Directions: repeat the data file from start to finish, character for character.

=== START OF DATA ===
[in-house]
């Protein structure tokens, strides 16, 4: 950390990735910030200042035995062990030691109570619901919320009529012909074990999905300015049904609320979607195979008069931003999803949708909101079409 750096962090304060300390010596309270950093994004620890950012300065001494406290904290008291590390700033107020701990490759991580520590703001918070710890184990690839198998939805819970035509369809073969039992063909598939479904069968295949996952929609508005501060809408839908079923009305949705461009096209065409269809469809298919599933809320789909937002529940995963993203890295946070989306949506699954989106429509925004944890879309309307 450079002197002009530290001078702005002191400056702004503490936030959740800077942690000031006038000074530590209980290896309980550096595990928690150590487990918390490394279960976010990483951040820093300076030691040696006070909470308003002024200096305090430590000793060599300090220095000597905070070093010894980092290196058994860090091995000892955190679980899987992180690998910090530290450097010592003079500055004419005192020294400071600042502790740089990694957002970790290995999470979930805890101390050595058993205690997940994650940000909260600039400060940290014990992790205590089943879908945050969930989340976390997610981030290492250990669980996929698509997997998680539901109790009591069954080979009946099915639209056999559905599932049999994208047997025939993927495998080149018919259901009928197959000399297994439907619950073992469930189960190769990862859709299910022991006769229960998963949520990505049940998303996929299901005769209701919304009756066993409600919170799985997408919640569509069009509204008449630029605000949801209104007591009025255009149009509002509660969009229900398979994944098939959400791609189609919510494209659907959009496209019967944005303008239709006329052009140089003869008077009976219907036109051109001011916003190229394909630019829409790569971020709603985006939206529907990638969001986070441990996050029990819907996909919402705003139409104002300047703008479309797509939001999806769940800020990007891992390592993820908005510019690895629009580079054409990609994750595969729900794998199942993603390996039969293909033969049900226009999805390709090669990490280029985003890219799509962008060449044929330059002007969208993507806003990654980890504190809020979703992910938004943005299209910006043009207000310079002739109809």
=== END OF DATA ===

[in-house]
């Protein structure tokens, strides 16, 4: 950390990735910030200042035995062990030691109570619901919320009529012909074990999905300015049904609320979607195979008069931003999803949708909101079409 750096962090304060300390010596309270950093994004620890950012300065001494406290904290008291590390700033107020701990490759991580520590703001918070710890184990690839198998939805819970035509369809073969039992063909598939479904069968295949996952929609508005501060809408839908079923009305949705461009096209065409269809469809298919599933809320789909937002529940995963993203890295946070989306949506699954989106429509925004944890879309309307 450079002197002009530290001078702005002191400056702004503490936030959740800077942690000031006038000074530590209980290896309980550096595990928690150590487990918390490394279960976010990483951040820093300076030691040696006070909470308003002024200096305090430590000793060599300090220095000597905070070093010894980092290196058994860090091995000892955190679980899987992180690998910090530290450097010592003079500055004419005192020294400071600042502790740089990694957002970790290995999470979930805890101390050595058993205690997940994650940000909260600039400060940290014990992790205590089943879908945050969930989340976390997610981030290492250990669980996929698509997997998680539901109790009591069954080979009946099915639209056999559905599932049999994208047997025939993927495998080149018919259901009928197959000399297994439907619950073992469930189960190769990862859709299910022991006769229960998963949520990505049940998303996929299901005769209701919304009756066993409600919170799985997408919640569509069009509204008449630029605000949801209104007591009025255009149009509002509660969009229900398979994944098939959400791609189609919510494209659907959009496209019967944005303008239709006329052009140089003869008077009976219907036109051109001011916003190229394909630019829409790569971020709603985006939206529907990638969001986070441990996050029990819907996909919402705003139409104002300047703008479309797509939001999806769940800020990007891992390592993820908005510019690895629009580079054409990609994750595969729900794998199942993603390996039969293909033969049900226009999805390709090669990490280029985003890219799509962008060449044929330059002007969208993507806003990654980890504190809020979703992910938004943005299209910006043009207000310079002739109809």